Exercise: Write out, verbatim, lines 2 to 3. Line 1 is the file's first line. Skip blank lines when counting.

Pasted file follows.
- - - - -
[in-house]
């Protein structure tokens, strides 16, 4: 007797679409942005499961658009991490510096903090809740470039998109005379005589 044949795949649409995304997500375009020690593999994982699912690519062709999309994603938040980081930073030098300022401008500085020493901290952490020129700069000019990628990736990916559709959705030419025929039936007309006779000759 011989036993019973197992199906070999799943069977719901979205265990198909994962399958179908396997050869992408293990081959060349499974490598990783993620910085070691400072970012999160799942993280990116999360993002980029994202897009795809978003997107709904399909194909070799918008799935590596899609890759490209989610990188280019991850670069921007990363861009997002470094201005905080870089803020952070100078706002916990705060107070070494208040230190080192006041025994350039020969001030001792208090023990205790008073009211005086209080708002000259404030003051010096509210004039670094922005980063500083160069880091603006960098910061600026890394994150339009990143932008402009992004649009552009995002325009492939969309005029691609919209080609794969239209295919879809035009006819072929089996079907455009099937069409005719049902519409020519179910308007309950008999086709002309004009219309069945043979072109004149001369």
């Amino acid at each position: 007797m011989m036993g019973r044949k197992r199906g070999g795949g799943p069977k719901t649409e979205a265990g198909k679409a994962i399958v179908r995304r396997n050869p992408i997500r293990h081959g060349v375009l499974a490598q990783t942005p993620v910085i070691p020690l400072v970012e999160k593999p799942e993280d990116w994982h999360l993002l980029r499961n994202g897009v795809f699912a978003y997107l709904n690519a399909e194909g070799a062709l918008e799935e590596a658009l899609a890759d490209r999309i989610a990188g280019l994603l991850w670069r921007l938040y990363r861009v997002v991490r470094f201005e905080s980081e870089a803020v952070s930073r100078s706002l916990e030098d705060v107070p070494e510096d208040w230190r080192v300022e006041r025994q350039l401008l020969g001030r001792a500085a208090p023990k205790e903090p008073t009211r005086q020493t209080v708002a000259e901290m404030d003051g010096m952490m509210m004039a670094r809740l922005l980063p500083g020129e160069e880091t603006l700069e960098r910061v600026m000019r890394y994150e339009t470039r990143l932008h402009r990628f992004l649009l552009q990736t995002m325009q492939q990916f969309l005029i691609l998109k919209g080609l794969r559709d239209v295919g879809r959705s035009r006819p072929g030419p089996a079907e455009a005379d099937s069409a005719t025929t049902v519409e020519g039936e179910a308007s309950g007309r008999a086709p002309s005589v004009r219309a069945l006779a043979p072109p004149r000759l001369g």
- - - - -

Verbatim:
């Protein structure tokens, strides 16, 4: 007797679409942005499961658009991490510096903090809740470039998109005379005589 044949795949649409995304997500375009020690593999994982699912690519062709999309994603938040980081930073030098300022401008500085020493901290952490020129700069000019990628990736990916559709959705030419025929039936007309006779000759 011989036993019973197992199906070999799943069977719901979205265990198909994962399958179908396997050869992408293990081959060349499974490598990783993620910085070691400072970012999160799942993280990116999360993002980029994202897009795809978003997107709904399909194909070799918008799935590596899609890759490209989610990188280019991850670069921007990363861009997002470094201005905080870089803020952070100078706002916990705060107070070494208040230190080192006041025994350039020969001030001792208090023990205790008073009211005086209080708002000259404030003051010096509210004039670094922005980063500083160069880091603006960098910061600026890394994150339009990143932008402009992004649009552009995002325009492939969309005029691609919209080609794969239209295919879809035009006819072929089996079907455009099937069409005719049902519409020519179910308007309950008999086709002309004009219309069945043979072109004149001369």
């Amino acid at each position: 007797m011989m036993g019973r044949k197992r199906g070999g795949g799943p069977k719901t649409e979205a265990g198909k679409a994962i399958v179908r995304r396997n050869p992408i997500r293990h081959g060349v375009l499974a490598q990783t942005p993620v910085i070691p020690l400072v970012e999160k593999p799942e993280d990116w994982h999360l993002l980029r499961n994202g897009v795809f699912a978003y997107l709904n690519a399909e194909g070799a062709l918008e799935e590596a658009l899609a890759d490209r999309i989610a990188g280019l994603l991850w670069r921007l938040y990363r861009v997002v991490r470094f201005e905080s980081e870089a803020v952070s930073r100078s706002l916990e030098d705060v107070p070494e510096d208040w230190r080192v300022e006041r025994q350039l401008l020969g001030r001792a500085a208090p023990k205790e903090p008073t009211r005086q020493t209080v708002a000259e901290m404030d003051g010096m952490m509210m004039a670094r809740l922005l980063p500083g020129e160069e880091t603006l700069e960098r910061v600026m000019r890394y994150e339009t470039r990143l932008h402009r990628f992004l649009l552009q990736t995002m325009q492939q990916f969309l005029i691609l998109k919209g080609l794969r559709d239209v295919g879809r959705s035009r006819p072929g030419p089996a079907e455009a005379d099937s069409a005719t025929t049902v519409e020519g039936e179910a308007s309950g007309r008999a086709p002309s005589v004009r219309a069945l006779a043979p072109p004149r000759l001369g």